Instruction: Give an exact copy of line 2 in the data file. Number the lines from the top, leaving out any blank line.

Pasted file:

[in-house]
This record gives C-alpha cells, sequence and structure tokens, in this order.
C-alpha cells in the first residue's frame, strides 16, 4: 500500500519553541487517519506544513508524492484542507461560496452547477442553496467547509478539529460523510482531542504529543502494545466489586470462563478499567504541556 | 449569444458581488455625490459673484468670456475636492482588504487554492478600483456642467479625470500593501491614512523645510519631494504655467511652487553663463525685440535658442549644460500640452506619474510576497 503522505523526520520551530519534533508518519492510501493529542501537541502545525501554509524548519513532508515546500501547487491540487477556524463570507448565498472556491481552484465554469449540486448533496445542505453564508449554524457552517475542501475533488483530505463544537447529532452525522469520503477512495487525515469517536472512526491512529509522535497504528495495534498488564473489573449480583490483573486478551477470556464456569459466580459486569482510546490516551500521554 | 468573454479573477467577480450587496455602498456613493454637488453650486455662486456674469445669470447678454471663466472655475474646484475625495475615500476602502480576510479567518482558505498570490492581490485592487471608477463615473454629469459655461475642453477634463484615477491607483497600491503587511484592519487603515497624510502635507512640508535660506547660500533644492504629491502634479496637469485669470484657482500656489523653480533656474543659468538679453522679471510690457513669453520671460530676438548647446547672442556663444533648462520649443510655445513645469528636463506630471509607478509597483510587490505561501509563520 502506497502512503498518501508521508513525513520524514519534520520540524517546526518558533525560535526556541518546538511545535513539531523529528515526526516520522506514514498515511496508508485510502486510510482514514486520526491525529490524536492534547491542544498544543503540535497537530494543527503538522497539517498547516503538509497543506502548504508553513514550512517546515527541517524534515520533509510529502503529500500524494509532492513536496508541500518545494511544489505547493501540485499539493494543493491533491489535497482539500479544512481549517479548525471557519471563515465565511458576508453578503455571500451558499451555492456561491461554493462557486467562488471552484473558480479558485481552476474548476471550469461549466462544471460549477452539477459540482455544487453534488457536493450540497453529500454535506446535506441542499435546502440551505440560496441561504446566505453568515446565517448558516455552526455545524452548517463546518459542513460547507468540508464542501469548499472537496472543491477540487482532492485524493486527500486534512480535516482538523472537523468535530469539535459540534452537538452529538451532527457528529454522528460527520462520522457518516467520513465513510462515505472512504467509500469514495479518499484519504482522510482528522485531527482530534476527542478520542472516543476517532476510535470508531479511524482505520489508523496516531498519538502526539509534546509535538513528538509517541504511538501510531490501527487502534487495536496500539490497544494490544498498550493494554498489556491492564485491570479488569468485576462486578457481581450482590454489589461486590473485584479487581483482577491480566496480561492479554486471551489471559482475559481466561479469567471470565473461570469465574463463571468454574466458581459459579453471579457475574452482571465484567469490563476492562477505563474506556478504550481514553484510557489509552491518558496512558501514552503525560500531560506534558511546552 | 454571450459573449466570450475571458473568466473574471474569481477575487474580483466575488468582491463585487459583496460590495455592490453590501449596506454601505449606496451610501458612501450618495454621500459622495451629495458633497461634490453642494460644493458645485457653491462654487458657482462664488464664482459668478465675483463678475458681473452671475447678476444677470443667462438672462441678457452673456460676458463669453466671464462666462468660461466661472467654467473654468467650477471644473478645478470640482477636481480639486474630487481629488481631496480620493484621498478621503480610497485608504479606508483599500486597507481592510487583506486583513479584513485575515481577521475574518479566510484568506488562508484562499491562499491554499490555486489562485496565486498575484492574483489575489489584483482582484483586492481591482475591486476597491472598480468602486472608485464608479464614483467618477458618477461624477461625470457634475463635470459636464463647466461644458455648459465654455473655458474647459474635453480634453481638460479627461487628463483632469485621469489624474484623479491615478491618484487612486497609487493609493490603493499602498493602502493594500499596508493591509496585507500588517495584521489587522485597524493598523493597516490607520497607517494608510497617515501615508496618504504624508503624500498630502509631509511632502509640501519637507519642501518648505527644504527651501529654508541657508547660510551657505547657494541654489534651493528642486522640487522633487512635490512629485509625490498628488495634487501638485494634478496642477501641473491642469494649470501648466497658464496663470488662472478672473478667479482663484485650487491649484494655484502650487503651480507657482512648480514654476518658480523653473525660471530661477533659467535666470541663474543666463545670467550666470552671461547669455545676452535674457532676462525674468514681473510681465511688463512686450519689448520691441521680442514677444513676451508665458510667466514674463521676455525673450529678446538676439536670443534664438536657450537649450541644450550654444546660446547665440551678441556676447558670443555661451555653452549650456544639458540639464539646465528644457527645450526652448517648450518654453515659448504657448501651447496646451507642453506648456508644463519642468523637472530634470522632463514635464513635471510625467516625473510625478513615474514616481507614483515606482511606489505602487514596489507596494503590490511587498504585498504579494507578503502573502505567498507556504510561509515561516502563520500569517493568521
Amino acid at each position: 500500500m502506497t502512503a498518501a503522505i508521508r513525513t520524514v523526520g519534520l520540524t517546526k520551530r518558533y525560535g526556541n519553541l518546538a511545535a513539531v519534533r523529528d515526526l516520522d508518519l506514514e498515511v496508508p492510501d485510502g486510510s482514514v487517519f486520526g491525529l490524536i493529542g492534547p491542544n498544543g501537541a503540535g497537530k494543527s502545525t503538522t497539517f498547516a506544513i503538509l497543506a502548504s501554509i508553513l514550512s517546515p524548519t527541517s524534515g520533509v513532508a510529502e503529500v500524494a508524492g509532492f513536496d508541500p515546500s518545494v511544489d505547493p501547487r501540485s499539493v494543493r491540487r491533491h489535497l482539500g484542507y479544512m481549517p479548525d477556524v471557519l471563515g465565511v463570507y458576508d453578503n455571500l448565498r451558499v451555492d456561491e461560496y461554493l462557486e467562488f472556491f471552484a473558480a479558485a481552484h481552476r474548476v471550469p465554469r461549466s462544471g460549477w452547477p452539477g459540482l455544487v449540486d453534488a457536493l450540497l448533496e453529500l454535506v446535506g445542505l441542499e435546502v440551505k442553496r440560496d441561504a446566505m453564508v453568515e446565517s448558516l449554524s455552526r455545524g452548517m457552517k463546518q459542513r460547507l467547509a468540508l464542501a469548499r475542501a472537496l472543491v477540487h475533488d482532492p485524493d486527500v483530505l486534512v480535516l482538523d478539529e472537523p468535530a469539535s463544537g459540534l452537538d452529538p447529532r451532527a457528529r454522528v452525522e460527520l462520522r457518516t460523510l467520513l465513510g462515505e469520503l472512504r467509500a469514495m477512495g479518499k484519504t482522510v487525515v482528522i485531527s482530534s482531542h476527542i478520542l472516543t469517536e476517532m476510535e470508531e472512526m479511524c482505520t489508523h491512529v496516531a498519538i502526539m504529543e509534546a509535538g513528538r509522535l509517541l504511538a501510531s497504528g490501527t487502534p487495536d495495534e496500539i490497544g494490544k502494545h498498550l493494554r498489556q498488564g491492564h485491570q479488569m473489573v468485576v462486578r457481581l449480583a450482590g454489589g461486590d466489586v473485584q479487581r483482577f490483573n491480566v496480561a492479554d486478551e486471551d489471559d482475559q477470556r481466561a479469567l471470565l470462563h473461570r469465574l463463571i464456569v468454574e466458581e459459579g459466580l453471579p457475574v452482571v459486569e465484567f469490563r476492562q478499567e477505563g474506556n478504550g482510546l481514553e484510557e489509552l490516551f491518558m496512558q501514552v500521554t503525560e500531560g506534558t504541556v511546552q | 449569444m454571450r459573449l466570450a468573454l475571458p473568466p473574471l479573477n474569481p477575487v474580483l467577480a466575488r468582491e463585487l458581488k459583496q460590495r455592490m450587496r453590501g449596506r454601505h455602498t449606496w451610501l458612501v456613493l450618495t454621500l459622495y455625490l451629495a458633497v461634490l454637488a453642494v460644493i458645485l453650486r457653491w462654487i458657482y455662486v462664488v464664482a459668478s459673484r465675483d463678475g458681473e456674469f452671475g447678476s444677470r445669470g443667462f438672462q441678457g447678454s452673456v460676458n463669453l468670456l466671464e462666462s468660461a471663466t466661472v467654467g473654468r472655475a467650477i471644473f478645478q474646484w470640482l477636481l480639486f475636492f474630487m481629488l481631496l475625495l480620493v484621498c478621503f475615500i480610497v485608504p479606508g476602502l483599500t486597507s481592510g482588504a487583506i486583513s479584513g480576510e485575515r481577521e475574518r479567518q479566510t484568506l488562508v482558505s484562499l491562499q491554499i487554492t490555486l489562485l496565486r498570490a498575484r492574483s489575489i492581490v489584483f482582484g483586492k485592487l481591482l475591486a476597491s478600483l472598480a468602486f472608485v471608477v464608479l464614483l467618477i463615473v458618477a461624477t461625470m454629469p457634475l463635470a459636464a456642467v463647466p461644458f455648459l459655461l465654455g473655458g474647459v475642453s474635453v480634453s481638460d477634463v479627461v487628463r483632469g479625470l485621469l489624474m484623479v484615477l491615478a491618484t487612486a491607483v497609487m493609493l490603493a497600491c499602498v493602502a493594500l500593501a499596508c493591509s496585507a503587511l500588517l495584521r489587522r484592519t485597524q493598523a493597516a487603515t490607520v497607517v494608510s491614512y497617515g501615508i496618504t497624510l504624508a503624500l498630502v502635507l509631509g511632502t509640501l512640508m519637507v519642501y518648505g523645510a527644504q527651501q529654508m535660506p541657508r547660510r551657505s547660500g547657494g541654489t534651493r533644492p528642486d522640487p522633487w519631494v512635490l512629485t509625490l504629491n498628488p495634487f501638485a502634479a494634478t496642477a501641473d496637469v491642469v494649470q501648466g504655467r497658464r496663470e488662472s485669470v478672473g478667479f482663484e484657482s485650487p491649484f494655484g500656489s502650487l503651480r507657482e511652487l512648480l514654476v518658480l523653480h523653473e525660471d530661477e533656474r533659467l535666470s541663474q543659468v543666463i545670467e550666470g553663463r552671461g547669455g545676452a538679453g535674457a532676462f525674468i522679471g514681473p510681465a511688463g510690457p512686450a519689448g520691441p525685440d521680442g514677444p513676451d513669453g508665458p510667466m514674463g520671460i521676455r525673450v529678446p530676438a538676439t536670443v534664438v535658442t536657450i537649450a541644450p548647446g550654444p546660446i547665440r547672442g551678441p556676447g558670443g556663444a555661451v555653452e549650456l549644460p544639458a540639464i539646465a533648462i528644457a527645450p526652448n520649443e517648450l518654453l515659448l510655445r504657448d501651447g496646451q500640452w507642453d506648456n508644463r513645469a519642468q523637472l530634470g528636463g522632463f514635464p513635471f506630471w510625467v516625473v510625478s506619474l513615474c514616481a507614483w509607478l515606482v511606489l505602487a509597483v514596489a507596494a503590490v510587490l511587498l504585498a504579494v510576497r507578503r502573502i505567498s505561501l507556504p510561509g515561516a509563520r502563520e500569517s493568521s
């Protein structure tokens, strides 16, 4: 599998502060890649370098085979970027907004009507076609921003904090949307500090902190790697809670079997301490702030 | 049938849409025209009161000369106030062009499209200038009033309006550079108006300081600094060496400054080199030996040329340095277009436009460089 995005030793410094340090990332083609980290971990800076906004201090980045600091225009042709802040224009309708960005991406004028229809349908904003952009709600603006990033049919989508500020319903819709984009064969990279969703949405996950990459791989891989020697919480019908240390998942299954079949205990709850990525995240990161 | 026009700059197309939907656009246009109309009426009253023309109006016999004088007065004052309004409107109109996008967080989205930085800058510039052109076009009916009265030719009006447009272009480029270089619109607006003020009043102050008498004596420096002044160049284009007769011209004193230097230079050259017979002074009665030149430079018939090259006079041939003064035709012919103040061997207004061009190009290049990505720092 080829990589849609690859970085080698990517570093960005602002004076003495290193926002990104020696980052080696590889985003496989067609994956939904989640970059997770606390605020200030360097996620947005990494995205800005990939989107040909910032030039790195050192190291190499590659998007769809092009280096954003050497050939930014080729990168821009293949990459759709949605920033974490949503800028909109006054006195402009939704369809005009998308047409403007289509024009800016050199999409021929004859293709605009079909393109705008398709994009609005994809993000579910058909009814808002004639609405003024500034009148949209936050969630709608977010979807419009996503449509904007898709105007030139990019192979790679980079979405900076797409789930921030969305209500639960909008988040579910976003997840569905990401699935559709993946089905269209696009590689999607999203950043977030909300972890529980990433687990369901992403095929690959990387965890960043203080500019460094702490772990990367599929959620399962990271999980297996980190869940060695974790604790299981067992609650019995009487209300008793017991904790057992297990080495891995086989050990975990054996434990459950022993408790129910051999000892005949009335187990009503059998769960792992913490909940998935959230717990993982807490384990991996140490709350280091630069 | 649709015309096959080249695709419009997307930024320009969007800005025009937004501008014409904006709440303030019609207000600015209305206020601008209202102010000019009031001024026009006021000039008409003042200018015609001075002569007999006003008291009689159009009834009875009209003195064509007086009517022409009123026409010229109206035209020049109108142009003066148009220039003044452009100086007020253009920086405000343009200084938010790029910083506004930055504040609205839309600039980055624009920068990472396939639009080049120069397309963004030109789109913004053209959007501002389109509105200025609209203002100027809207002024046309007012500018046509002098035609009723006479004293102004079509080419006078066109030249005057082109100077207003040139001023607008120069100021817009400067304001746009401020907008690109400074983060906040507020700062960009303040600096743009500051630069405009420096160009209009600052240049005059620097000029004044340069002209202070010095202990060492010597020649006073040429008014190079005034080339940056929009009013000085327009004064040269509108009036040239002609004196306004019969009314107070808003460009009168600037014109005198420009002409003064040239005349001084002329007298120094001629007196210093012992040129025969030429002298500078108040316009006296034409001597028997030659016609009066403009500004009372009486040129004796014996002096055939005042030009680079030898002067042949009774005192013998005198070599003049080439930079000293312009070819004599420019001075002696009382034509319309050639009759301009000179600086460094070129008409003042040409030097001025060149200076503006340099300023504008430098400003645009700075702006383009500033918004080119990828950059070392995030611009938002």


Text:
This record gives C-alpha cells, sequence and structure tokens, in this order.